“In the early 1970’s, Bishop Simon Phipps set up 4 regional houses to offer hospitality and places to meet for the scattered rural communities. Twenty years later, only one remained and Edenham had endured a five-year interregnum awaiting pastoral reorganisation. I was asked to go and develop the house as a spiritual resource for the diocese – quiet days, retreats, meetings, teaching programmes, courses, one-to-one spiritual direction.”
Over the years, Hawes has built up a remarkable team to help run the house and also a teaching and prayer team from which many parishes and individuals have benefited. Neither have the parishes suffered as this work has gone on. 10% – 12% of the population are regularly in church, rising to approximately 30% at the great festivals. Nor is it easier in the countryside. Indeed in town ministry, you can have a parish of 20,000, a hundred people in church, and only know two hundred. In the country, you may have the same result from a parish of a thousand but you need know every last one of the villagers or you’re not really the vicar.
How did you begin?
“I was born in Grimsby Maternity Hospital in 1954. My two eldest sons were born there too. My dad was a joiner, a boat builder by trade. (Jack’s just built another one this year after finishing the summer house) and, when the boat industry declined, he went on to shop fronts. When my younger brother, Patrick, was born he’d just won £50 on the Pools and convinced the brewery to let him have the pub at Grasby. It was next the blacksmiths and the forge and kitchen shared a chimney. Dad did odd jobs on farms during the day while Mum ran the pub.”
They moved to the market town of Caister and then in 1962 to the seaside pub, the Smugglers Inn, at Chapel St. Leonard where they stayed till Jack and Kath retired six years ago.
Where did you go to school?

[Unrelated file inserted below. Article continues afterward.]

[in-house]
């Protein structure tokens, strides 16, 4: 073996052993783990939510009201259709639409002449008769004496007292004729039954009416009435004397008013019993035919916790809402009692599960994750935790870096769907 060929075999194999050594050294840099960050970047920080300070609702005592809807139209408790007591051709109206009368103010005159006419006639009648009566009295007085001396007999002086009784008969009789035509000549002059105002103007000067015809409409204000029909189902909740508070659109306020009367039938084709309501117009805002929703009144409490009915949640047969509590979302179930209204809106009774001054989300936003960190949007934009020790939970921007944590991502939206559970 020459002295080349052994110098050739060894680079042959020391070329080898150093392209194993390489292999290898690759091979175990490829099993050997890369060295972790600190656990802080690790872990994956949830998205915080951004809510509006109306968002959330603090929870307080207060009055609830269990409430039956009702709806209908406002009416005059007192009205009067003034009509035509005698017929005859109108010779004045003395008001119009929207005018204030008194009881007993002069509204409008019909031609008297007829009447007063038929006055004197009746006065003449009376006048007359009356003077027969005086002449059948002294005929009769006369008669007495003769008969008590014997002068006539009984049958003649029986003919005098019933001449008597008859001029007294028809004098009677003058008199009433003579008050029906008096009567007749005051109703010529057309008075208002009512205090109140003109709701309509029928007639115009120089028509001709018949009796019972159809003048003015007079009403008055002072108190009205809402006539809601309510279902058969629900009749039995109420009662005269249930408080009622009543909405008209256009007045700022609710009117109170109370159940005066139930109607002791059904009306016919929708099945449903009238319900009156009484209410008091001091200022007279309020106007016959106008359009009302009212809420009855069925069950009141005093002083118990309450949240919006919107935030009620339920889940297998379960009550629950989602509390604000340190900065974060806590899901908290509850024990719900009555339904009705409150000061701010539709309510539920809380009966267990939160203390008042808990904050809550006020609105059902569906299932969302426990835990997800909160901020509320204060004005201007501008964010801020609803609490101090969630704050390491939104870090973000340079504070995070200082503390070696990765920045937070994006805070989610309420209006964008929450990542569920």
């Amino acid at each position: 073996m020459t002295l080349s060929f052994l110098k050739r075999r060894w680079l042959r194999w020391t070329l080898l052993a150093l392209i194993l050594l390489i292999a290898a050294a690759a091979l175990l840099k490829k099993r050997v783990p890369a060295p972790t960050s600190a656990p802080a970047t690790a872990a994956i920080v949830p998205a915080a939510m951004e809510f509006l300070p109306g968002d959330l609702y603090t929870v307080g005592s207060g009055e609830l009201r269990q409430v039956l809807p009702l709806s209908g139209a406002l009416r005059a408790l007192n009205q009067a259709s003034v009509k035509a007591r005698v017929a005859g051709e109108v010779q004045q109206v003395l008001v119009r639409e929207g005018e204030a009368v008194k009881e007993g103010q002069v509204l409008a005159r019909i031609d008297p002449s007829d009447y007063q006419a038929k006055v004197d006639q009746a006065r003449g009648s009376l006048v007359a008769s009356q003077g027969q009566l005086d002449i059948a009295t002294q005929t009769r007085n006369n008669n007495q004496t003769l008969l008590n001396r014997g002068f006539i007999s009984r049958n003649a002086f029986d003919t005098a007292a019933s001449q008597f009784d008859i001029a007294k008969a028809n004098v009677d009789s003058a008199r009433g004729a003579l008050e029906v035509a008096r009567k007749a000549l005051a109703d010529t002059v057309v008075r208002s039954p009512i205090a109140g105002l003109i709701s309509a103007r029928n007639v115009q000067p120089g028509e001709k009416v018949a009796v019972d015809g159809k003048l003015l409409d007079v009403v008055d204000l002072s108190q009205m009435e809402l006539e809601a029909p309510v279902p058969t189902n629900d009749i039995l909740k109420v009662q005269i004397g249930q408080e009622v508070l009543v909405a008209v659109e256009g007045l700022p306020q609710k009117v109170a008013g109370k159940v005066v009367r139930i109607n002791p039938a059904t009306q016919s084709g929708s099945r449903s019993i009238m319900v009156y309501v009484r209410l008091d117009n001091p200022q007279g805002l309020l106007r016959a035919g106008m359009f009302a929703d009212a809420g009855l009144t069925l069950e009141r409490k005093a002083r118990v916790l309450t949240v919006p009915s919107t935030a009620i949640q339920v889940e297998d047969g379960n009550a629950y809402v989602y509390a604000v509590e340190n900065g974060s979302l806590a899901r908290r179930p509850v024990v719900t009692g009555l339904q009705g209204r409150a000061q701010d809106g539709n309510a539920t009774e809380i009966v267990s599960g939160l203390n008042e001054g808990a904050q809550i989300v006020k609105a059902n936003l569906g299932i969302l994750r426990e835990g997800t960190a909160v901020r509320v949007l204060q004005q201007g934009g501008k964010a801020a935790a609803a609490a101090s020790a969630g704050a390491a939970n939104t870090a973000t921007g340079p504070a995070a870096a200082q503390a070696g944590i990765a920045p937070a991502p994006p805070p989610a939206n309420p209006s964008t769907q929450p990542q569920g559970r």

“De Aston, Market Raisen – all boys. Then, in the 6th form, it went co-ed. Sian John arrived in my life – very Welsh and very feisty. She didn’t like me. My first question was: Are you related to Barry?”
(Hawes is a rugby fanatic – he keeps a copy of the Laws of the Game in his lavatory for constant revision and refereeing. Leicester Tigers is the big team and one of his sons, David, plays for Lincolnshire following in Dad’s footsteps.)
What were you good at?
“All rounder – except science – loved poetry. My great inspiration was my teacher Jim Scarborough – he’s just retired at Stamford and taught Lizzie (the younger daughter) in his final year.”
(Just to get the sport out of the way, Lizzie and Hannah play hockey for the county; Ben, the eldest, is County Cross Country; Aidan, the youngest, is still at junior school. Needless to say, the mother of this tribe, mainstay of the house and church infant school teacher is the initially unimpressed Sian John.)
How did you come to faith?
“My parents weren’t religious – no chance. That came much much later. Joan Simpson in the village school at “Chapel” heard me singing and got me to join the choir with Mr Rogers, the Welsh vicar. Friday evening rehearsals, my dad took me. The following Sunday, Maytime, I sat in BCP evensong – the little chancel was filled with sunlight and music and words that made me feel more alive than ever before. From that moment on, all I ever wanted to do was worship God. I was very conscious of vocation, born to do it. I’ve never doubted it though, when I was 14, I wished, for a while, that it wasn’t true.